I was recently very disappointed with Obama’s refusal to even consider attending the 2009 U.N Conference on Racism, considering his rhetoric about change. I respect that decision but with very strong reticence. I wrote this reaction to such a decision according to what Lorraine Hansberry and James Baldwin stated in their fiction and their nonfiction. This entry is not an effort to critique the relationship between Blacks and Jews, but more an effort to understand the various nuances of the relationship, nuances that are covered up. It is my effort to reconnect with a history that many have tried to separate me from.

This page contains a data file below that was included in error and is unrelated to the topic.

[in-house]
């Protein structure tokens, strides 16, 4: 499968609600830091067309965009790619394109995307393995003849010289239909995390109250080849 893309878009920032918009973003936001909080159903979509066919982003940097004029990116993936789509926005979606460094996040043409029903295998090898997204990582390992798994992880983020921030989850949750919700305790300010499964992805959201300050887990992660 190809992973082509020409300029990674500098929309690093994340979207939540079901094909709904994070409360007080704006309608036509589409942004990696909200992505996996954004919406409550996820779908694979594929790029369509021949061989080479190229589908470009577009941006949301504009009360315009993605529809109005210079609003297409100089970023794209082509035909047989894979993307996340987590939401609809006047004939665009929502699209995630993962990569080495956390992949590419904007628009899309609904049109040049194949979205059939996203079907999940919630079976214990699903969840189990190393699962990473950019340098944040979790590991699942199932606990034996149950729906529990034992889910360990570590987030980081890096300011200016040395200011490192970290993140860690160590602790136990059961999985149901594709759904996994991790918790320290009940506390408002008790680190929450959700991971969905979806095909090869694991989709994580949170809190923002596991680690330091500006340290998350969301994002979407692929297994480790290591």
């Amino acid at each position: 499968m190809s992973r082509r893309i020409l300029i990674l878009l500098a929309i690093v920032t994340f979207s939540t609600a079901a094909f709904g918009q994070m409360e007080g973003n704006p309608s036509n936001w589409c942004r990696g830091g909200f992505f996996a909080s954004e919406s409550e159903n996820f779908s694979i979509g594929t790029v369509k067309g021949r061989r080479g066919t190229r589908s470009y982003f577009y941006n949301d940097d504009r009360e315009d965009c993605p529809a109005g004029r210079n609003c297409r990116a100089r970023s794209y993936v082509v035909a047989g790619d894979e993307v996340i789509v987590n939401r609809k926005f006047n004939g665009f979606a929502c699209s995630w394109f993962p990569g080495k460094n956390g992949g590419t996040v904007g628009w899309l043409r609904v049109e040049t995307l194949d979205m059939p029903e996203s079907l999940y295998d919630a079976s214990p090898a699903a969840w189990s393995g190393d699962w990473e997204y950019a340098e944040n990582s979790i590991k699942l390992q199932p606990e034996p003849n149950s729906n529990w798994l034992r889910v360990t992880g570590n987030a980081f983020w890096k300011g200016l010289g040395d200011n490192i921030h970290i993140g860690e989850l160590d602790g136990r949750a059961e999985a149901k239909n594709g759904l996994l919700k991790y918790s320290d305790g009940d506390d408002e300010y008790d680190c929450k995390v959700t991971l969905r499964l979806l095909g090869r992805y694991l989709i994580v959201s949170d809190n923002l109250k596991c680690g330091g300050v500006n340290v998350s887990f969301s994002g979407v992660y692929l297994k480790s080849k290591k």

The Obama administration’s censoring of the 2009 United Nations Conference Against Racism marks a dangerous allowance of power to the Israeli lobby that would only further the sentiment, believed by the world, that the United States is still the largest purveyor of violence. It is an unwise decision that may please perhaps the strongest lobby in Washington, AIPAC (American Israeli Political Action Committee), but it will continue to isolate the U.S. from the world population and encourage “terrorist” activity. Martin Luther King, Jr. stated that an injustice anywhere is a threat to justice anywhere. Tim McGirk writes in a January 2009 Time magazine article that “Hamas cannot be beaten militarily,” but should be “engaged politically.” By demanding that the U.N. Conference Against Racism avoid reference to Israel, Obama is condoning a threat to justice everywhere in the world by ultimately endorsing the violent policies of the Israeli state towards the Palestinian people. The rich legacy of African American writers, particularly James Baldwin and Lorraine Hansberry, provide an important framework for interpreting the Israeli colonization of Palestine. Baldwin and Hansberry were aware of the dilemma of colonization for Europeans not only in their non-fiction but in their fiction, which dismantles colonization by displaying its sheer ugliness. In defending Andrew Young in Jimmy Carter’s public chastisement of him (as U.N. Ambassador) in 1979, Baldwin wrote, “the state of Israel was not created for the salvation of the Jews’ it was created for the salvation of Western interests…The Palestinians have been paying for the British colonial policy of ‘divide and rule’ and for Europe’s guilty Christian conscience for more than thirty years.” Baldwin suggests to the reader that Israel is a European or Western construction and as such pinpoints a significant injustice of occupation that continues to this day. According to a 2003 commission organized by Israel’s own government , Israel behaves in a “neglectful and discriminatory” manner towards Arabs. The Israeli government is notorious for their anti-Arab racism. Even McGirk writes that a “tectonic shift in demographics [in Israel from European to Arab]…scared…hawkish Israelis.” By censoring the U.N. Conference Against Racism, Israel is ignoring their own racism against Arabs and continuing the trauma visited upon European Jews by Nazis. They should at least confront Israeli colonization and make an effort to curtail the cycle of violence that their racist oppression against Palestinians perpetuates. Baldwin’s essay in defense of Young was published one month before I was born, and one month after a very important Black Leadership Summit at the NAACP’s national office in New York. Out of this summit came a “Declaration of Independence” from Jewish control of Black organizations. Julian Bond read the meeting’s statement on “Black/Jewish Relations.” It was unanimously adopted and it said in part: “within the past 20 years some Jewish organizations and intellectuals who were previously identified with the aspirations of Black Americans…became apologists for the racial status quo…Powerful organizations within the Jewish community opposed the interest of the Black community in the DeFunis, Bakke, and Weber cases up to the United States Supreme Court.” Tony Martin, Africana Studies Professor at Wellesley College and author of The Jewish Onslaught shows how the historical relationship between Blacks and Jews do not in fact provide justification for blind support of Israel and the United States in their demands to censor the U.N. Conference Against Racism. Martin points out that the judge who sentenced influential leader Marcus Garvey (Julian Mack) before his deportation was a Zionist and co-founder of the American Jewish Committee. The Ocean Hill-Brownsville debacle which removed public school control from the predominantly Black community and placed it in the hands of the mainly white Jewish teachers unions produced the kind of soft bigotry of low expectations that we see up to this day. Based on this history, the relationship between African Americans and white American Jews has not provided a basis for blind support of AIPAC or a lack of critique against it. According to an article by Steven Carter, in one of Lorraine Hansberry’s notes for an unpublished play, she wrote: “the Europeans will always underestimate us since they will be fighting free men thinking they are fighting slaves, and again and again—that will be their undoing.” By censoring the U.N. Conference Against Racism, they show that by the exclusion and treatment of Palestinians, Israel insists on undoing itself. Baldwin pointed out in the same 1979 essay that Israel was the main arms supplier of white South Africa. In fact, South African Jews were beneficiaries of apartheid, and were the world’s richest community and the world’s highest per capita contributors to Israel. How much of the wealth owned by Jews was in fact created at the expense of South African labor? Lorraine Hansberry’s character of Tshembe Matoseh in her posthumous play Les Blancs, laments his brother Abioseh’s conversion to the Catholic Church by detailing how African labor produced material wealth, saying: “I know the value of this silver, Abioseh! It is far more hold than you know. I have collapsed with fatigue with those who dug it out of our earth! I have lain in the dark of those barracks where we were locked like animals at night and listened to them cough and cry and swear and vent the aching needs of their bodies on one another. I have seen them die!” If we as African Americans have seen another victim of a gun shooting die, we have also seen some part of the billions of dollars given to the European Israeli state instead of given to legislation that could have paid for some preventive measure. Baldwin, Martin, Hansberry and many other important writers have shown that because race trumped religion, it is essential for African Americans to demand that other injustices not be carried out with impunity on any other nations, including Palestinians. Those who know better must do better. The proposition that literature is a moral force for change was articulated by Addison Gayle in his 1970 text Black Expressions. Baldwin and Hansberry have proven their nonfiction and fictional works are moral forces for change, to not only educate but inspire American citizens to ensure that injustices by Israelis do not create threats to justice anywhere. We need to rely on their moral compass, based on their experience as African Americans, and not on AIPAC. -RF.